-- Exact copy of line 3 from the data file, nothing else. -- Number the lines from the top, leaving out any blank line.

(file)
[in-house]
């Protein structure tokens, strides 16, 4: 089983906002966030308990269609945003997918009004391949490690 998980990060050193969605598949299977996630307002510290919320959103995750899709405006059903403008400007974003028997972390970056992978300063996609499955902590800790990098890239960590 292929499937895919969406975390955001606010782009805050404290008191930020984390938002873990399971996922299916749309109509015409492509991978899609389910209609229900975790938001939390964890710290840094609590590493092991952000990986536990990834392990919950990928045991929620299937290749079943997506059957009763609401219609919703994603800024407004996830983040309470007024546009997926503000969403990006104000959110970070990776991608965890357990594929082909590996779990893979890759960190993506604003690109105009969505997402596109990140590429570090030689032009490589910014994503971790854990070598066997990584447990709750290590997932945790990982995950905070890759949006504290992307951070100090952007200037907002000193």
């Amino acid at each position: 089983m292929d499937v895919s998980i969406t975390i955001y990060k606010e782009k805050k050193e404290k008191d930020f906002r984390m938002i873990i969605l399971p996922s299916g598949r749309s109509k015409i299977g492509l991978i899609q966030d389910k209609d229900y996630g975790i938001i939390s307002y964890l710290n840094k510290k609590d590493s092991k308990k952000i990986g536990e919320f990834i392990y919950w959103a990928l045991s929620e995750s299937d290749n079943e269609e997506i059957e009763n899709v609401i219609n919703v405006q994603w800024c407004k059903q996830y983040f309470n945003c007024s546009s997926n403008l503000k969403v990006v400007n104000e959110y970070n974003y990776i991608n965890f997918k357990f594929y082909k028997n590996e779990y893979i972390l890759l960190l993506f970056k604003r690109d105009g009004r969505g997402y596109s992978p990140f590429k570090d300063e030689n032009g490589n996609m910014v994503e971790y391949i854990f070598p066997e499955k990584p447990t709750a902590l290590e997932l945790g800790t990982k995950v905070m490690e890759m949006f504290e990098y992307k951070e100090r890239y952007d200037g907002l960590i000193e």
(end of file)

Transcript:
């Amino acid at each position: 089983m292929d499937v895919s998980i969406t975390i955001y990060k606010e782009k805050k050193e404290k008191d930020f906002r984390m938002i873990i969605l399971p996922s299916g598949r749309s109509k015409i299977g492509l991978i899609q966030d389910k209609d229900y996630g975790i938001i939390s307002y964890l710290n840094k510290k609590d590493s092991k308990k952000i990986g536990e919320f990834i392990y919950w959103a990928l045991s929620e995750s299937d290749n079943e269609e997506i059957e009763n899709v609401i219609n919703v405006q994603w800024c407004k059903q996830y983040f309470n945003c007024s546009s997926n403008l503000k969403v990006v400007n104000e959110y970070n974003y990776i991608n965890f997918k357990f594929y082909k028997n590996e779990y893979i972390l890759l960190l993506f970056k604003r690109d105009g009004r969505g997402y596109s992978p990140f590429k570090d300063e030689n032009g490589n996609m910014v994503e971790y391949i854990f070598p066997e499955k990584p447990t709750a902590l290590e997932l945790g800790t990982k995950v905070m490690e890759m949006f504290e990098y992307k951070e100090r890239y952007d200037g907002l960590i000193e």